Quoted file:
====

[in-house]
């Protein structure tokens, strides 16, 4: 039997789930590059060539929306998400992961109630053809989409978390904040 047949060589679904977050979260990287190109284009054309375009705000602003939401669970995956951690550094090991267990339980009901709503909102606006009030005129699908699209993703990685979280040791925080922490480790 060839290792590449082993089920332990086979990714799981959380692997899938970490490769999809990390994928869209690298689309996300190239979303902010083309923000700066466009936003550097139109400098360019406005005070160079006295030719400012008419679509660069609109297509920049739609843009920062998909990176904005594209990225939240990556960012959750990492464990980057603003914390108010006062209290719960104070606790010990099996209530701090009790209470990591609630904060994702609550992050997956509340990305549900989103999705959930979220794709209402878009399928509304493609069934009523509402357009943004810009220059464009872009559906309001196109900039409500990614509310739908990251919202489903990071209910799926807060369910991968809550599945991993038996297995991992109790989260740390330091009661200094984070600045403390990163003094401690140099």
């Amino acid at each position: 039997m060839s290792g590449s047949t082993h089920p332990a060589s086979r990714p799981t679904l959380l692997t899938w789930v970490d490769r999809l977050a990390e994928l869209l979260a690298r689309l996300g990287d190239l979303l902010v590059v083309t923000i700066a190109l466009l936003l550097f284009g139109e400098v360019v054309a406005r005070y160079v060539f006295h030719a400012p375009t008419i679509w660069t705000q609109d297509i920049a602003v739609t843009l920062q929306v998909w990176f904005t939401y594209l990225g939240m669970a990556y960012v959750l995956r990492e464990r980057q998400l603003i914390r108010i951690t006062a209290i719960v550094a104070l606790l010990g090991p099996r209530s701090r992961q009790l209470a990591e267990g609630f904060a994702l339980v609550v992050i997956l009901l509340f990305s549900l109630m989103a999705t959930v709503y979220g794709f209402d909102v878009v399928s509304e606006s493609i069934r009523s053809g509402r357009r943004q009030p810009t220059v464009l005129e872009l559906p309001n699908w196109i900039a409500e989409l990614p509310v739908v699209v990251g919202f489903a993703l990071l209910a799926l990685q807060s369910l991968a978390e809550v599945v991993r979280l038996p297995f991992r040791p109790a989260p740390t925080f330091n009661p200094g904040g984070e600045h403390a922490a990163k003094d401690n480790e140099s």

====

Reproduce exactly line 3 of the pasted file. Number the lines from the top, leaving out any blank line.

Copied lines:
């Amino acid at each position: 039997m060839s290792g590449s047949t082993h089920p332990a060589s086979r990714p799981t679904l959380l692997t899938w789930v970490d490769r999809l977050a990390e994928l869209l979260a690298r689309l996300g990287d190239l979303l902010v590059v083309t923000i700066a190109l466009l936003l550097f284009g139109e400098v360019v054309a406005r005070y160079v060539f006295h030719a400012p375009t008419i679509w660069t705000q609109d297509i920049a602003v739609t843009l920062q929306v998909w990176f904005t939401y594209l990225g939240m669970a990556y960012v959750l995956r990492e464990r980057q998400l603003i914390r108010i951690t006062a209290i719960v550094a104070l606790l010990g090991p099996r209530s701090r992961q009790l209470a990591e267990g609630f904060a994702l339980v609550v992050i997956l009901l509340f990305s549900l109630m989103a999705t959930v709503y979220g794709f209402d909102v878009v399928s509304e606006s493609i069934r009523s053809g509402r357009r943004q009030p810009t220059v464009l005129e872009l559906p309001n699908w196109i900039a409500e989409l990614p509310v739908v699209v990251g919202f489903a993703l990071l209910a799926l990685q807060s369910l991968a978390e809550v599945v991993r979280l038996p297995f991992r040791p109790a989260p740390t925080f330091n009661p200094g904040g984070e600045h403390a922490a990163k003094d401690n480790e140099s």